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Fresh pears with ham, cranberries

Fresh pears are favorites for juicy, delicious, out-of-hand eating. They are also wonderful when baked, stuffed, stewed, and in salads, preserves, and pies. Although the Bartlett pear is one of the most popular, its fresh season is limited to July through October. Much of the crop is canned, however, and canned Bartletts are of excellent quality.

But the Anjou and Bosc are available now. The Anjou is large with a green or yellowish-green skin and has a spicy sweet flavor.

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The Bosc has a long tapering neck, its dark greenish-yellow to brownish-yellow skin overlaid with cinnamon-colored russeting. The flesh is yellow-white and is very juicy and buttery in texture. It is in best supply in October through early spring.

The comice pear, sweet and juicy, is famous as the holiday gift pear. And the small brownish-yellow seckel pear is a fall favorite and has a sweet, spicy flavor.

When purchasing pears, those that are big and plump are preferable. Minor surface blemishes or russeting on the skin is natural and even characteristic of certain varieties.

It doesn't affect the delicate taste. In fact, some of the most russeted pears have been found to be the most luscious.

Since pears are picked when mature but not ripe, they must be ripened at home at room temperature. A fruit bowl is perfect for this purpose, or they can be stored in a plastic bag with a few holes for adequate circulation.

When ripe, they will be firm and yield slightly to gentle pressure at the stem end. After they are ripe, keep them cold and humid and use them as soon as possible.

For cooking or baking, they should be firm and slightly underripe. Since they ripen from the inside out, they should not be kept until soft on the outside.

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The skin is often so thin and tender that paring isn't necessary for most uses. To prevent discoloration once cut or peeled, dip in water mixed with ascorbic acid, citrus juice, or salt. When coring, it may be easy to use a pear slicer or melon baller, or one-half teaspoon measure.

Here are some ideas for serving:

Halve and core fresh pears and fill with cottage cheese, dates, and nuts, or a mixture of diced fresh fruits and whipped cream.

Make a pear ambrosia with diced pears and orange sections. Sprinkle with grated fresh coconut and serve as a salad or dessert.

To bake pears, core and peel a 1-inch strip at the top, fill with fruit, and bake. Serve hot.

Fresh pears and apples poached together in a syrup made with equal parts of sugar and water and fresh lemon juice to taste make a delightful dessert or meat accompaniment.

A famous continental dessert is to fill poached fresh pear halves with vanilla ice cream and top with warm bittersweet chocolate sauce.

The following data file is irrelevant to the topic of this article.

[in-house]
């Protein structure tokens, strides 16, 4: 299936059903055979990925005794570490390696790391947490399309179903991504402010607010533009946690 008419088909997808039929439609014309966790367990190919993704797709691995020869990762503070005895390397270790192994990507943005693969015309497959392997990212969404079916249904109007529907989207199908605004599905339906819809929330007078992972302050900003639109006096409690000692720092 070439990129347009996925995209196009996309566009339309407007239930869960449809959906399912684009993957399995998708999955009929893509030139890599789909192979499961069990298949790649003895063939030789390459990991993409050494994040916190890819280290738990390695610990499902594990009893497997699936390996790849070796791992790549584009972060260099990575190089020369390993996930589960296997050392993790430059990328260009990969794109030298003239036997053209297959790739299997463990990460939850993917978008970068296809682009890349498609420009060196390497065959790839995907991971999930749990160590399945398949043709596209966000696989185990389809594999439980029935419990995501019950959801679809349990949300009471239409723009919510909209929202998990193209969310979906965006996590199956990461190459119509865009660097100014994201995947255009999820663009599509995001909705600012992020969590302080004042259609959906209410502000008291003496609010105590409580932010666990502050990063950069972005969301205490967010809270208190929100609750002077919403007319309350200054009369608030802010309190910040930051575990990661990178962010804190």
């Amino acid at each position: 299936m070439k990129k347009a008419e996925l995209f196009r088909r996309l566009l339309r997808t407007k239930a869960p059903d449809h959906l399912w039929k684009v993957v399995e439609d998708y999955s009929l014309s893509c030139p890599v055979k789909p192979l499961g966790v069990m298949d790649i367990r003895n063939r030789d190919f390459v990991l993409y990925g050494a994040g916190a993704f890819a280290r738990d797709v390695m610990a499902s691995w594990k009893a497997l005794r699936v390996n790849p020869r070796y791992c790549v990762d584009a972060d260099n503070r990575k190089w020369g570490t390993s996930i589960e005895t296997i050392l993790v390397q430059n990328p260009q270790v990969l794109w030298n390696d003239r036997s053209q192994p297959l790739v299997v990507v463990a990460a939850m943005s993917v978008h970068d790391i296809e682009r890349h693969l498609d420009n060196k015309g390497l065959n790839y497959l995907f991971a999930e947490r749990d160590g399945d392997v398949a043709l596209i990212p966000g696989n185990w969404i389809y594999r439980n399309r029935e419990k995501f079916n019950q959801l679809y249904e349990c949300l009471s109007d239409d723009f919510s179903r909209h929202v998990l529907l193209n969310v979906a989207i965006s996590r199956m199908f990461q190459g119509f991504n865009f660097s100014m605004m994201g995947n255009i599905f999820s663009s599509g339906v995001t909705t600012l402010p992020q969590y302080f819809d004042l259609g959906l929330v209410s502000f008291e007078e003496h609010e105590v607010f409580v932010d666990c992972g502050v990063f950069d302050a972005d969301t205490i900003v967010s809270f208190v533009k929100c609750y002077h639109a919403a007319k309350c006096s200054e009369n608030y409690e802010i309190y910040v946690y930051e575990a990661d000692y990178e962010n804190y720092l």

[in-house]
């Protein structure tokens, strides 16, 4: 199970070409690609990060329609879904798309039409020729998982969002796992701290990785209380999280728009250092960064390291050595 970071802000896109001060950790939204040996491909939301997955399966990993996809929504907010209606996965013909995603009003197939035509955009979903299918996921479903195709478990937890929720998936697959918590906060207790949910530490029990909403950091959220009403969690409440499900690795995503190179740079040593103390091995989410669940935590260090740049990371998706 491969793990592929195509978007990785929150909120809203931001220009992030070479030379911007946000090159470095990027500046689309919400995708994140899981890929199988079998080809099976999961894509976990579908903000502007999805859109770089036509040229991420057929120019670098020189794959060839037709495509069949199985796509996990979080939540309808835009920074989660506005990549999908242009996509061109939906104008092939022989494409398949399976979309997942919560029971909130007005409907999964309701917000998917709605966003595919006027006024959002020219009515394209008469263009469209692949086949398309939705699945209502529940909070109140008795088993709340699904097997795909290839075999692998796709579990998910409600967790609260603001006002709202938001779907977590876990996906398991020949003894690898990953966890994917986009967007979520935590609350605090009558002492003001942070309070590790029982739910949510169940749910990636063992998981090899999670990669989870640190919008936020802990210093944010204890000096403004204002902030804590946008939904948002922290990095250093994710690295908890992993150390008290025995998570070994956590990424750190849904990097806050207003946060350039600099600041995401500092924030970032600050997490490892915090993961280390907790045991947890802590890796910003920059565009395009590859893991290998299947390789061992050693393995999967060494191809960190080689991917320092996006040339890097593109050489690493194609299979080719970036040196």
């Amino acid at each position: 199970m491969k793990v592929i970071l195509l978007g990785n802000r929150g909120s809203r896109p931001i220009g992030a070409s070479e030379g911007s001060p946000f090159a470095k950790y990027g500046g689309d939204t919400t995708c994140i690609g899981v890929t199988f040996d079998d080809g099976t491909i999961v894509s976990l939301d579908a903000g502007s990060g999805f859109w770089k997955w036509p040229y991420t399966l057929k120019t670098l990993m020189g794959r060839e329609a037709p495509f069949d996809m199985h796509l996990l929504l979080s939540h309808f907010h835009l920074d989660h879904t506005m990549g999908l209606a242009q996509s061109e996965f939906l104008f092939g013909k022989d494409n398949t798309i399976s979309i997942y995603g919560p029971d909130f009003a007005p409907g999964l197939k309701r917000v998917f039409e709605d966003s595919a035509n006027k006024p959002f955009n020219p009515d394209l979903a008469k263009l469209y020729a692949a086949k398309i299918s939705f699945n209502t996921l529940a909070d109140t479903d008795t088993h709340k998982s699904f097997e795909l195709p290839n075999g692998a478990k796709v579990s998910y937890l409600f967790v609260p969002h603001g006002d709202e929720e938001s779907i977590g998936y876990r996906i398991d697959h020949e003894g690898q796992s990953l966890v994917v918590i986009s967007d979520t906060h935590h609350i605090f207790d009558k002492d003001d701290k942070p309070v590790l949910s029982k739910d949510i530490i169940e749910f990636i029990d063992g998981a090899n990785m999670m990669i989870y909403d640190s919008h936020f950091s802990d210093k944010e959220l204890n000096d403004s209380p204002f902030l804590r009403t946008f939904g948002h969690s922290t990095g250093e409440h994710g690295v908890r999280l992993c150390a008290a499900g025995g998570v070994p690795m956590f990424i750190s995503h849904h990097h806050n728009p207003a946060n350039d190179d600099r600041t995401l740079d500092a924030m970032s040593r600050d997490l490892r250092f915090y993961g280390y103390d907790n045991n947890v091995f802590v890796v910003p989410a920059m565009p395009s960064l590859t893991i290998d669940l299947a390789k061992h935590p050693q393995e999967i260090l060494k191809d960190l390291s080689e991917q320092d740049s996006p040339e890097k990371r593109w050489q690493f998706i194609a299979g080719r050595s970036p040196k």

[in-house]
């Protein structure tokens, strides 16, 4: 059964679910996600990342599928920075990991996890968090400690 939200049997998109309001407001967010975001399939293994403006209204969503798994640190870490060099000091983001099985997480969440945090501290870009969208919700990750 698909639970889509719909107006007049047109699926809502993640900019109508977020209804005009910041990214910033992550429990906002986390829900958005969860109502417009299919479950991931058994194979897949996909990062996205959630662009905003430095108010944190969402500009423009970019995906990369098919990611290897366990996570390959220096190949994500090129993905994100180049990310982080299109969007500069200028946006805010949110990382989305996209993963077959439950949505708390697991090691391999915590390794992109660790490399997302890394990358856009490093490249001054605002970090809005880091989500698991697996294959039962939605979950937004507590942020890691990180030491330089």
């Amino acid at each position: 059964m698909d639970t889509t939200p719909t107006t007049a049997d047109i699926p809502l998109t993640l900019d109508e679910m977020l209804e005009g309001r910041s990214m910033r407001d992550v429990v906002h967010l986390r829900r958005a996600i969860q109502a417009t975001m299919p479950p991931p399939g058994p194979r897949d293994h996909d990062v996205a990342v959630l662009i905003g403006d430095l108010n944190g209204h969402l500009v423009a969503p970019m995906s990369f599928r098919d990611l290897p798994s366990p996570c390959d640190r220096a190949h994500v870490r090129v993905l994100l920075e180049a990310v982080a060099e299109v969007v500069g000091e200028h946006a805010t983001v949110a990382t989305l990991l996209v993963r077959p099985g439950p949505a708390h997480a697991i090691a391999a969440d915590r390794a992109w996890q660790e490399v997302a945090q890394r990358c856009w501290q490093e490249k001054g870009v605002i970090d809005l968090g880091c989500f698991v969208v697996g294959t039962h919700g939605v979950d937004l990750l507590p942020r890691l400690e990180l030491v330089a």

For a special treat try the French custom of serving fresh pears with a wedge of fragrant cheese. Camembert cheese goes particularly well with pears.

One final hint: Serve pears cool but not icy. If they are too cold, they lack some of their bouquet; if too warm, they are not as refreshing as when cool.

For some delicious ways to use pears, try the following recipes. Rosy Baked Pears and Ham 3 fresh pears 1 cup canned whole berry cranberry sauce 1 teaspoon grated orange rind 1/4 cup orange juice Dash salt 2 tablespoons melted butter or margarine 1/4 cup roasted diced almonds Baked ham

Pare, halve, and core pears; place cut sides up in baking dish.

Mix together all remaining ingredients except ham; spoon into pear halves, pouring liquid over and around pears. Cover dish tightly and bake in 350 degree F. oven 30 to 35 minutes.

Serve warm as an accompaniment for baked ham. Makes 6 servings. Fresh Pear Butter 5 medium-sized pears, cut into 1/2-inch cubes (about 4 cups) 3/4 cup sugar 1 stick (3-inch) cinnamon 1/4 cup chopped almonds 2 teaspoons fresh lemon juice

Combine pears, sugar, and 2 tablespoons water in saucepan. Heat to boiling point over medium heat.

Reduce heat and simmer 30 minutes, stirring frequently. Add cinnamon stick and simmer 30 minutes, stirring frequently.

Remove cinnamon stick. Remove pear mixture from heat. Mash until smooth. Stir in almonds and lemon juice.

Cook over low-medium heat, stirring constantly, until consistency of thick applesauce.

Chill. Serve with bread or toast. Makes about 2 cups. Pear-Cranberry Compote 2 cups fresh cranberries 1 cup fresh orange juice 1 cup sugar 4 large fresh pears

Combine cranberries, orange juice, and sugar in saucepan. Cook over medium heat, stirring constantly, until berries start to pop. Simmer 3 minutes.

Pour into shallow baking pan. Halve, pare, and core pears. Place in orange-cranberry mixture.

Cover and bake in 350 degree F. oven about 30 minutes or until pears are just tender, turning once.

Serve warm or cold as an accompaniment for poultry. Makes 8 servings.

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